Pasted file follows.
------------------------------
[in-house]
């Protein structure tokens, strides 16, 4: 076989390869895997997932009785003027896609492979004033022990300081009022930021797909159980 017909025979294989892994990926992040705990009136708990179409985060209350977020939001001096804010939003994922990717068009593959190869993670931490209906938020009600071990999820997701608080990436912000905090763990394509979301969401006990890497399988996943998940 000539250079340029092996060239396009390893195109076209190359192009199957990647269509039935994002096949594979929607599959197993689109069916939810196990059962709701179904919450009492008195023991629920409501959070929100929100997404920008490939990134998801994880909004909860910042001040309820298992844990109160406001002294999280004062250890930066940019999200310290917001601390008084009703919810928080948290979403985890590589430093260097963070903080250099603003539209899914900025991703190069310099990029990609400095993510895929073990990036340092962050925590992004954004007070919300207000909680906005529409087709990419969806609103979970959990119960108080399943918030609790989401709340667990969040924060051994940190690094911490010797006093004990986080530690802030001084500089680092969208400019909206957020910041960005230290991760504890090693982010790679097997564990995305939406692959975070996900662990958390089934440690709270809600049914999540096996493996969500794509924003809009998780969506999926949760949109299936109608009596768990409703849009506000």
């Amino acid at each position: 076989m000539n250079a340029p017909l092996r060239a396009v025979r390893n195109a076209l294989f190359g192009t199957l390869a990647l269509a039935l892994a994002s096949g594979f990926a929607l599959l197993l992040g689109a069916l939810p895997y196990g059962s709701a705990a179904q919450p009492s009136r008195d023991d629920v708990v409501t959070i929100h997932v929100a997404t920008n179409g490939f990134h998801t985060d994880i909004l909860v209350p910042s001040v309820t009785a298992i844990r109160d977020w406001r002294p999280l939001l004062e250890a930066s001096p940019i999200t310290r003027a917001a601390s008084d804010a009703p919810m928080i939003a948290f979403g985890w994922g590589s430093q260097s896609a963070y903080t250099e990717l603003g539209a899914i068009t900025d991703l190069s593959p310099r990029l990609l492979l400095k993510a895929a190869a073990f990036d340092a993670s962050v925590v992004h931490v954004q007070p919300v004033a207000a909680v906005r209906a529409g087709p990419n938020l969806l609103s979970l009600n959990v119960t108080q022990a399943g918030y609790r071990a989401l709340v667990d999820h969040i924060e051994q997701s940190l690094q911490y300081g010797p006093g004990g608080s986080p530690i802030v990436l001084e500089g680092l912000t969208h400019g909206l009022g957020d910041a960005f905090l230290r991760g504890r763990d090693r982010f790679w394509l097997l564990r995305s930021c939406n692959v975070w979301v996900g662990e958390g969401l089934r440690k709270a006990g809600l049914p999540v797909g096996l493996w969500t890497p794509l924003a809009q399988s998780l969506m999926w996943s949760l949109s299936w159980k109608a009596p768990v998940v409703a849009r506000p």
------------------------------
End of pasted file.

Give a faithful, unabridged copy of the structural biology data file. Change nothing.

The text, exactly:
[in-house]
């Protein structure tokens, strides 16, 4: 076989390869895997997932009785003027896609492979004033022990300081009022930021797909159980 017909025979294989892994990926992040705990009136708990179409985060209350977020939001001096804010939003994922990717068009593959190869993670931490209906938020009600071990999820997701608080990436912000905090763990394509979301969401006990890497399988996943998940 000539250079340029092996060239396009390893195109076209190359192009199957990647269509039935994002096949594979929607599959197993689109069916939810196990059962709701179904919450009492008195023991629920409501959070929100929100997404920008490939990134998801994880909004909860910042001040309820298992844990109160406001002294999280004062250890930066940019999200310290917001601390008084009703919810928080948290979403985890590589430093260097963070903080250099603003539209899914900025991703190069310099990029990609400095993510895929073990990036340092962050925590992004954004007070919300207000909680906005529409087709990419969806609103979970959990119960108080399943918030609790989401709340667990969040924060051994940190690094911490010797006093004990986080530690802030001084500089680092969208400019909206957020910041960005230290991760504890090693982010790679097997564990995305939406692959975070996900662990958390089934440690709270809600049914999540096996493996969500794509924003809009998780969506999926949760949109299936109608009596768990409703849009506000």
């Amino acid at each position: 076989m000539n250079a340029p017909l092996r060239a396009v025979r390893n195109a076209l294989f190359g192009t199957l390869a990647l269509a039935l892994a994002s096949g594979f990926a929607l599959l197993l992040g689109a069916l939810p895997y196990g059962s709701a705990a179904q919450p009492s009136r008195d023991d629920v708990v409501t959070i929100h997932v929100a997404t920008n179409g490939f990134h998801t985060d994880i909004l909860v209350p910042s001040v309820t009785a298992i844990r109160d977020w406001r002294p999280l939001l004062e250890a930066s001096p940019i999200t310290r003027a917001a601390s008084d804010a009703p919810m928080i939003a948290f979403g985890w994922g590589s430093q260097s896609a963070y903080t250099e990717l603003g539209a899914i068009t900025d991703l190069s593959p310099r990029l990609l492979l400095k993510a895929a190869a073990f990036d340092a993670s962050v925590v992004h931490v954004q007070p919300v004033a207000a909680v906005r209906a529409g087709p990419n938020l969806l609103s979970l009600n959990v119960t108080q022990a399943g918030y609790r071990a989401l709340v667990d999820h969040i924060e051994q997701s940190l690094q911490y300081g010797p006093g004990g608080s986080p530690i802030v990436l001084e500089g680092l912000t969208h400019g909206l009022g957020d910041a960005f905090l230290r991760g504890r763990d090693r982010f790679w394509l097997l564990r995305s930021c939406n692959v975070w979301v996900g662990e958390g969401l089934r440690k709270a006990g809600l049914p999540v797909g096996l493996w969500t890497p794509l924003a809009q399988s998780l969506m999926w996943s949760l949109s299936w159980k109608a009596p768990v998940v409703a849009r506000p």